[Correction: Several mistaken cat names of OS X versions were corrected in this story. The version numbers of affected versions to have all been correct. Only the name attributions were wrong.]
The release yesterday of OS X 10.8.5 caps a a fairly busy security update season for Mac users. Yes, you thought Windows users were getting all the grief? In fact, Mac users have a lot of work to do too to keep their systems safe. And it's not just updates from Apple you need.
Along with 10.8.5, Apple released Security Update 2013-0004 for OS X 10.7 (Lion) and for 10.8 (Mountain Lion) and a separate security update for Safari for Mac on 10.6 (Snow Leopard), bringing it to version 5.1.10.
The security updates in 10.8.5 and 2013-004 address 31 separate vulnerabilities, the oldest of which was confirmed and fixed 18 months ago. Taking forever to patch vulnerabilities is common for Apple. A total of 9 vulnerabilities patched in these latest updates date from 2012, although these all seem to be in server processes such as Apache and OpenSSL.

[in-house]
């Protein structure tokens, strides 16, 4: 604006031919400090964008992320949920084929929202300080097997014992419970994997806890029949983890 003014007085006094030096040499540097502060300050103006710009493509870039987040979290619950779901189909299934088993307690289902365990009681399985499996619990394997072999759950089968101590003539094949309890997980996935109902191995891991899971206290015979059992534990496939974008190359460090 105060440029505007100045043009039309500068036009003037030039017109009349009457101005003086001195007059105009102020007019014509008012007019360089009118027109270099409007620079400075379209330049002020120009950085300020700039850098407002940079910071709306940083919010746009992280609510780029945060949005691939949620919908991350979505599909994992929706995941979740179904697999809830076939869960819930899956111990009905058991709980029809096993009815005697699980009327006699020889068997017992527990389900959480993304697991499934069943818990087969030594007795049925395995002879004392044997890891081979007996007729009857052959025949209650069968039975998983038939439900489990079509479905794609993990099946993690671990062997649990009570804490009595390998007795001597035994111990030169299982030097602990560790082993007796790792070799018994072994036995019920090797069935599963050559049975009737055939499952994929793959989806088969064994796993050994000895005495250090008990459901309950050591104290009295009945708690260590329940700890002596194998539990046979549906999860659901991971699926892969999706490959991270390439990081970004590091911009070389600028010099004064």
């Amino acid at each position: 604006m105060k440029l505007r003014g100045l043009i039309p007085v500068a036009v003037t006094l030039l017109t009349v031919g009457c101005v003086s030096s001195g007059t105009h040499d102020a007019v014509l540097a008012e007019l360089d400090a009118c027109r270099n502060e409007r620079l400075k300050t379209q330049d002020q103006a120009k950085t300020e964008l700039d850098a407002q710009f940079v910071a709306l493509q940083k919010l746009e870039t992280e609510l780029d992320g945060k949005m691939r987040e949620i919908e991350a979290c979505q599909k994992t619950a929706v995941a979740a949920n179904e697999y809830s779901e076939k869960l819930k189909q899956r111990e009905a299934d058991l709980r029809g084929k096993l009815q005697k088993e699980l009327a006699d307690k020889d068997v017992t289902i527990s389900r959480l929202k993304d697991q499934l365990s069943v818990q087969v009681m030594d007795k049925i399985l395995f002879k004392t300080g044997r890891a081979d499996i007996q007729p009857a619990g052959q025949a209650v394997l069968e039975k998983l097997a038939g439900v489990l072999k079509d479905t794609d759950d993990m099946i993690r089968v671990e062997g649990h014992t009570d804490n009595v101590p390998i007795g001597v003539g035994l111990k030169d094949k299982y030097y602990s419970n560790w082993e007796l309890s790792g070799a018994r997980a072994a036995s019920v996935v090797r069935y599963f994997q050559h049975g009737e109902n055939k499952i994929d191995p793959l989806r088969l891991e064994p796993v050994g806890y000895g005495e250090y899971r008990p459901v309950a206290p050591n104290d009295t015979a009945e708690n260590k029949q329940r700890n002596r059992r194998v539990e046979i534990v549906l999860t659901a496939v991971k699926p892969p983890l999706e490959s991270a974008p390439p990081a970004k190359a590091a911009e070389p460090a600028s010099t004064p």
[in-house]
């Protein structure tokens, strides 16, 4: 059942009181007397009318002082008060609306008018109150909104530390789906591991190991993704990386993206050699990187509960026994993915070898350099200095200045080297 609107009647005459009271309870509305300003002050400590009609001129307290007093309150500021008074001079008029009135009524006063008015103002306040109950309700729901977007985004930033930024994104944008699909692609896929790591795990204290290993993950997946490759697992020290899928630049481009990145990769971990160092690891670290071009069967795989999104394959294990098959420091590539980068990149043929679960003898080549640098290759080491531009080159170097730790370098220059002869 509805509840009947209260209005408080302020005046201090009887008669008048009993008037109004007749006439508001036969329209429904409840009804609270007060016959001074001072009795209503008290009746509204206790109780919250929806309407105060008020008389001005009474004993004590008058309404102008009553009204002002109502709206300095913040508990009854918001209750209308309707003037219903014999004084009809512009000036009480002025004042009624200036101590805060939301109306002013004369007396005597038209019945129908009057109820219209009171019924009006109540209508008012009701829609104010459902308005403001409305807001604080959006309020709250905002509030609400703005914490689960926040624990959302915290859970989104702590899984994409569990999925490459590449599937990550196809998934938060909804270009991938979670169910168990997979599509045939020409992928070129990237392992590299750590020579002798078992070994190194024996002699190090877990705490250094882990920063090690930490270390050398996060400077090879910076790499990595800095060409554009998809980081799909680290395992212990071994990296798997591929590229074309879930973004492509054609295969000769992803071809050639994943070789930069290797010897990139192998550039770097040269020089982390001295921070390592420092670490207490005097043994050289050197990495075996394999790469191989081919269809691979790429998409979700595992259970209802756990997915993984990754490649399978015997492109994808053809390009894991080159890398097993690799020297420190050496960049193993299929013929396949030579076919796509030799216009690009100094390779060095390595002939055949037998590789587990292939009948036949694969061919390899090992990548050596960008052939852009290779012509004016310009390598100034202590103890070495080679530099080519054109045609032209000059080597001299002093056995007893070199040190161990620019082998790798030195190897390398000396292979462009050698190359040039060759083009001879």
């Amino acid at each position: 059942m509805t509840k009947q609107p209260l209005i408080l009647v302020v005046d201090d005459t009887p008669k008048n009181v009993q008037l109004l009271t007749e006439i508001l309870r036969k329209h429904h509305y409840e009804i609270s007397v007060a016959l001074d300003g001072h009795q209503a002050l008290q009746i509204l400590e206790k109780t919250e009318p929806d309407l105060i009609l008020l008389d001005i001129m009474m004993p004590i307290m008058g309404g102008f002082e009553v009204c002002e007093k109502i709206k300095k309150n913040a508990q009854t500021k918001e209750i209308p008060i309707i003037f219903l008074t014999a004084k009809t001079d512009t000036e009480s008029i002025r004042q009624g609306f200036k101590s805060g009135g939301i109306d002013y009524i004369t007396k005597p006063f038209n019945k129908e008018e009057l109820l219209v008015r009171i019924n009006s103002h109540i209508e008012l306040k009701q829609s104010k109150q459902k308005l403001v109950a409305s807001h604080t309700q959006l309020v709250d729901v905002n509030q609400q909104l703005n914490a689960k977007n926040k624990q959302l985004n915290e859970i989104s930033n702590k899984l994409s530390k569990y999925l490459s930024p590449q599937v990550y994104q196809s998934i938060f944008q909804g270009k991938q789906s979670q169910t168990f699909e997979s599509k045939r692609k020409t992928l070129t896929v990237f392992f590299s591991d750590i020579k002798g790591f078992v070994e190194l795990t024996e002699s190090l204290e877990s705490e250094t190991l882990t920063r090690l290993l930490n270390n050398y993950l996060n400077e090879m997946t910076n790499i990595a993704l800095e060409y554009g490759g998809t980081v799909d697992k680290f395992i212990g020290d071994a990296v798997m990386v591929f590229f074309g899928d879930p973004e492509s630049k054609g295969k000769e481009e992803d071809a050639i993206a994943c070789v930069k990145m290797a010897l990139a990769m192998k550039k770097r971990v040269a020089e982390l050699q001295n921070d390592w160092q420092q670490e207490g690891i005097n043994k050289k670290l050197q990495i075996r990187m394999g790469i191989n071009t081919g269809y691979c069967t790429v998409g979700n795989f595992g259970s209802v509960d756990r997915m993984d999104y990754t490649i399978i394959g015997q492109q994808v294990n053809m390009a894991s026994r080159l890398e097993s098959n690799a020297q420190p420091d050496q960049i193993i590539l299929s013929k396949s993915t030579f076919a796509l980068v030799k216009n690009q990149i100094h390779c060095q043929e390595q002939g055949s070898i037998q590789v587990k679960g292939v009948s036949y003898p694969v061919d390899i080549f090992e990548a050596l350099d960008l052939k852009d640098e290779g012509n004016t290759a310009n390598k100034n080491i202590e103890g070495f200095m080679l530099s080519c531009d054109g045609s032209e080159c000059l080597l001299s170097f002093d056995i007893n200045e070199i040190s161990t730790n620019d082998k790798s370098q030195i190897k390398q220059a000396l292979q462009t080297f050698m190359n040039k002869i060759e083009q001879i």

But many are the type to affect most Mac users: Two vulnerabilities in the handling of graphic data in PDF files, both reported to Apple by Google, could result in malicious code execution simply by opening a PDF.
Another which should be of great concern is a vulnerability in sudo which was first announced in February of this year. A user with admin privileges can gain root privileges if sudo has ever been used before on the system. The nearby graphic explains more about how sudo works.
But that's just the Apple stuff. Microsoft's Patch Tuesday earlier this week had one update (MS13-073: Vulnerabilities in Microsoft Excel Could Allow Remote Code Execution (2858300)) which affects Office for Mac 2011, and can result in remote code execution.
Do you use Adobe Reader or Acrobat? Flash or Shockwave? Then it's time to visit get.adobe.com to download the current versions of those products to address serious vulnerabilities in them.
Finally, there's Java. Assuming you're unwilling to remove Java from your system and not look back (that would be the best option), you should update ASAP to the latest build, Java 7 Build 40 (32-bit, 64-bit). In order not to be vulnerable to attack.
And yes, there really are attacks out there against Macs which exploit vulnerabilities. Intego, a Mac security company, recently wrote up a malicious program which exploits Java vulnerabilities.